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The Devil You Know
By Michael Crow   Printer Friendly Version

Why is it that when we live in an age of prosperity and opportunity - in the richest society in history - that so few people enjoy true success and happiness in their lives?

It's a sad commentary that almost 80% of all people reaching retirement age wind up almost penniless, dependent upon others or the welfare system for support. Only 5% or less of the population achieve financial independence in their lifetimes - despite all those years of hard work. Many others never find personal happiness and satisfaction with their lives. In a land of plenty, why is it so hard for us sometimes to achieve the outcomes we desire and live a rewarding life? The tough truth is that often we are the only ones holding us back.

We mentally trip ourselves up - consciously or unconsciously or perhaps we blame others for our misfortune and end up frustrated and unhappy. Sometimes there's a bad habit, experience or negative tape from the past that repeats itself - and prevents us from reaching our potential.

What internal demons are you dealing with? What is it that is holding you back from your dreams? How can you tell if and when you are fighting yourself - and how do you turn the situation around?

My book, Intentional Identity: How To Get Everything You Want in Two Days or Less takes a close-up view of Individual Identity and the human psyche. Through a series of exercises, information and insights, this "owner's manual" shows readers how to uncover negative habit patterns, understand the motives behind self-limiting behaviors and make effective changes in their lives.

While we can find any number of excuses, the most common reason for not achieving our goals is lack of self-confidence and a low level of self-esteem or self-concept.

The self-concept is a combination of thoughts, experiences and beliefs formed over the course of our lives. If these are positive we will have a good opinion of our actions and abilities in particular areas. Sometimes though, our self-concept gets over-inflated and is not always based in reality.

Men for instance, have a high self-concept when it comes to navigation. Two men and a woman were meeting friends for a picnic on San Diego's Mission Bay - a large inland bay with ocean access. The location was Ski Beach. The driver, a local for many years who believed he knew the area well, drove to where he thought the party would be held. Finding no one there, he and the other male in the car began suggesting other areas to try, driving in and out of each parking lot, searching for familiar faces and vehicles. But there were many picnic areas around the bay and many groups enjoying the good weather. After about five minutes of frustration, the woman suggested they just stop and ask for Ski Beach - but the men would not ask for help. They both believed if they just kept trying, they would eventually find it. They drove around for ten more minutes arguing amongst themselves and with the woman telling them to just ASK. Eventually, it was the woman who saw two police officers on bicycles. As they went to drive by, she rolled down the window and shouted, "Can you tell us where Ski Beach is please?" It was only then that the driver stopped the car and learned that Ski Beach was the other side of the Bay entirely - miles from where they were. You can imagine who had the last laugh. Sometimes we just don't want to give up our paradigms!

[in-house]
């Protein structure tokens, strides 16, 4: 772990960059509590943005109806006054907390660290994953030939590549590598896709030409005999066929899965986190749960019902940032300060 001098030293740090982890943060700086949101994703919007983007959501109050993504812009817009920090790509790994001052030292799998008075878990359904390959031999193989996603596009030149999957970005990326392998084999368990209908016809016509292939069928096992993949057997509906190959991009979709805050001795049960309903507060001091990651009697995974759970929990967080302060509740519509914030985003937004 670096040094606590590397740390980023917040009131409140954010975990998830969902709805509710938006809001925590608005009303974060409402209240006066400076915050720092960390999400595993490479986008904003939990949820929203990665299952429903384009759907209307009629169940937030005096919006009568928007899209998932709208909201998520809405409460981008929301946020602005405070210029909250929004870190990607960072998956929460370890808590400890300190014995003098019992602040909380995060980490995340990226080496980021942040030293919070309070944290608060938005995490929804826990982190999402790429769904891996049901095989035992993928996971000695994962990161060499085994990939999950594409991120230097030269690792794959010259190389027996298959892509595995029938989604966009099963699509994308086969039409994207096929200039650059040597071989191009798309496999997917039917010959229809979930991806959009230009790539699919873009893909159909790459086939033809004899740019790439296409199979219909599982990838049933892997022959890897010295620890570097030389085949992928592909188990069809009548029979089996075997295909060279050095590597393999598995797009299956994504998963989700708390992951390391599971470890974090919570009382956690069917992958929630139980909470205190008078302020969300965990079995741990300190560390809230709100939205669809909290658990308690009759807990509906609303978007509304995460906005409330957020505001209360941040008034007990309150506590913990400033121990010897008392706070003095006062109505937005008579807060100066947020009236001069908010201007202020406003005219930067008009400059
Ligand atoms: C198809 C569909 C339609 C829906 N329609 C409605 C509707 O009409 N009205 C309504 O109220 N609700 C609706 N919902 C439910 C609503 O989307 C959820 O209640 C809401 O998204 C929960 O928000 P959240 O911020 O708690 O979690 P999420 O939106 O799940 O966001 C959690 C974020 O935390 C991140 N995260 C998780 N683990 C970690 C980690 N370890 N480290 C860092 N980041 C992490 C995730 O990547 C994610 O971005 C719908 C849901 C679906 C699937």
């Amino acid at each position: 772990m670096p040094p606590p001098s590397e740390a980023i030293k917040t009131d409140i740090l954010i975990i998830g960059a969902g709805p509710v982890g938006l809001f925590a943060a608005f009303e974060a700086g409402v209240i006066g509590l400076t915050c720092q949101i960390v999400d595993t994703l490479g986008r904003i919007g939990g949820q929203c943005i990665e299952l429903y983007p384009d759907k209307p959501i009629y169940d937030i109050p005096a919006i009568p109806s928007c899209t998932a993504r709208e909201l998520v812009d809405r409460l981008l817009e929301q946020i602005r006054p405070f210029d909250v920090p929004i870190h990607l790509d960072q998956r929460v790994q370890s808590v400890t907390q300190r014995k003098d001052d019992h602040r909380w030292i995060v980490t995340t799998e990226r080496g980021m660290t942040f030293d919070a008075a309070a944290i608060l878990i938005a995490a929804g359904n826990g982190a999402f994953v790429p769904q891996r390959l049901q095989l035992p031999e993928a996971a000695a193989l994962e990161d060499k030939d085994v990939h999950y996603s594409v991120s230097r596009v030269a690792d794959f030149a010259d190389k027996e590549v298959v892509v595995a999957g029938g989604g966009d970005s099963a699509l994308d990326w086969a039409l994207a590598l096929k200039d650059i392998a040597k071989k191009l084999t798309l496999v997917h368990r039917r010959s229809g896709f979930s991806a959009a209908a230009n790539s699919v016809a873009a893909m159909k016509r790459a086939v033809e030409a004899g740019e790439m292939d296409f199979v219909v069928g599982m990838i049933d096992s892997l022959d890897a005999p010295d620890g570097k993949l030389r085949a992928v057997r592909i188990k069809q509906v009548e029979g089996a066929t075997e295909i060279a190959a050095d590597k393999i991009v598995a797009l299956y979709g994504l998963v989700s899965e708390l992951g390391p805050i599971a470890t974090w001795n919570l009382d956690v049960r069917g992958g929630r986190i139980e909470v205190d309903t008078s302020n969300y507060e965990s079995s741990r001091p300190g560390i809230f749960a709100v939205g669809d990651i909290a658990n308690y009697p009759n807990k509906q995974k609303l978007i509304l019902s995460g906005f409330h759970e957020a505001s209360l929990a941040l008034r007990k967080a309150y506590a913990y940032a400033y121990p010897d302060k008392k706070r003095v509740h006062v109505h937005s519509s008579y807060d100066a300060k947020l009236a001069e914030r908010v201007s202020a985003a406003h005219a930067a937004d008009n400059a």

Our level of performance is also based on our self-concept. If we want to raise our performance in sports, languages, at work, or any other activity, we first have to raise our self-concept or the belief we have of our ability or skill in that area. A low opinion or belief can lead to lack of confidence, which in turn leads to failing to achieve the desired outcome.

A healthy self-concept is the basis of all personal success.

Here's a quick self-concept check:

  1. What are your beliefs about yourself? Do you believe you are: Smart, quick, optimistic, loving, funny?
  2. What kind of boss, employee, spouse, child, friend are you? Loyal, patient, generous, hard working?
  3. What are you good at? Driving, reading, dancing, languages, writing, art, sports, etc.

There are no right or wrong answers here. What you believe, you are!

In studies, top Fortune 500 executives were asked what factors had contributed to their success. An impressive 94% said that attitude and positive thinking about their abilities and the future had helped them rise to the top of their profession. They all agreed that attitude and enthusiasm was more important than any Ivy League education.

Human beings are like living magnets - we radiate energy and attract into our lives the people and events in harmony with our goals and thoughts - positive or negative. If however, the devil we know is us and we are standing in our own way, by cognitively changing our thoughts and the pictures we form in our minds, we can begin to radiate positive thoughts instead of negative and create our own destiny. It is within our power to overcome negativity by accepting past challenges as lessons that raise our awareness and help us soar to new levels of fulfillment and achievement.

Choose your thoughts wisely, for as Earl Nightingale once said, "You become what you think about." Or to paraphrase: If you think you can, or if you think you can't - you're right!


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